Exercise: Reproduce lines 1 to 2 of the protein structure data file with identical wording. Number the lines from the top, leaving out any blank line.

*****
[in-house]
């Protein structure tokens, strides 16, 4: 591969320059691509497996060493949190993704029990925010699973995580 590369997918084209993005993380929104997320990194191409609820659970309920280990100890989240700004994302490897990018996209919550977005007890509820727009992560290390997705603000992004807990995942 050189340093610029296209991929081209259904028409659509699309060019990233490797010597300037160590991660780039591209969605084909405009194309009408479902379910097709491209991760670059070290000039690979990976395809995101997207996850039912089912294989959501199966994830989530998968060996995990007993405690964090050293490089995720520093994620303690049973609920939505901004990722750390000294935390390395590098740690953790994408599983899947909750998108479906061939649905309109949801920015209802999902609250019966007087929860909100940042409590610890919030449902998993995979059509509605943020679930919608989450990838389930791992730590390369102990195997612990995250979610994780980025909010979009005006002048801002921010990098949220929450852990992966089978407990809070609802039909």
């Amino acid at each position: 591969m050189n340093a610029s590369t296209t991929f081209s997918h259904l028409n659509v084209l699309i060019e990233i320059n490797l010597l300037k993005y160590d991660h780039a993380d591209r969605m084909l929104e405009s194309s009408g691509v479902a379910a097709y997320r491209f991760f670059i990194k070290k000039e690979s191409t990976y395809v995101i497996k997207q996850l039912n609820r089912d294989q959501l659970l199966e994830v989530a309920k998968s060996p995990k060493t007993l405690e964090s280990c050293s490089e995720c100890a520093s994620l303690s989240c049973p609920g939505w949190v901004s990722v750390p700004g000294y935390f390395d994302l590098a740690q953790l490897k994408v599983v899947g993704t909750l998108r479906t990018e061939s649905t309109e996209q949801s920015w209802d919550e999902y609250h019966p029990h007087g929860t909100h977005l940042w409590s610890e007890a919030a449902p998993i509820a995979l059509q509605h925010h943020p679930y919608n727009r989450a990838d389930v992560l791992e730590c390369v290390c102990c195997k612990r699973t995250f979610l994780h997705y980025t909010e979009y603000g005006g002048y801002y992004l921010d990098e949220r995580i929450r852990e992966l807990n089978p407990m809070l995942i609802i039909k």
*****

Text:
[in-house]
């Protein structure tokens, strides 16, 4: 591969320059691509497996060493949190993704029990925010699973995580 590369997918084209993005993380929104997320990194191409609820659970309920280990100890989240700004994302490897990018996209919550977005007890509820727009992560290390997705603000992004807990995942 050189340093610029296209991929081209259904028409659509699309060019990233490797010597300037160590991660780039591209969605084909405009194309009408479902379910097709491209991760670059070290000039690979990976395809995101997207996850039912089912294989959501199966994830989530998968060996995990007993405690964090050293490089995720520093994620303690049973609920939505901004990722750390000294935390390395590098740690953790994408599983899947909750998108479906061939649905309109949801920015209802999902609250019966007087929860909100940042409590610890919030449902998993995979059509509605943020679930919608989450990838389930791992730590390369102990195997612990995250979610994780980025909010979009005006002048801002921010990098949220929450852990992966089978407990809070609802039909």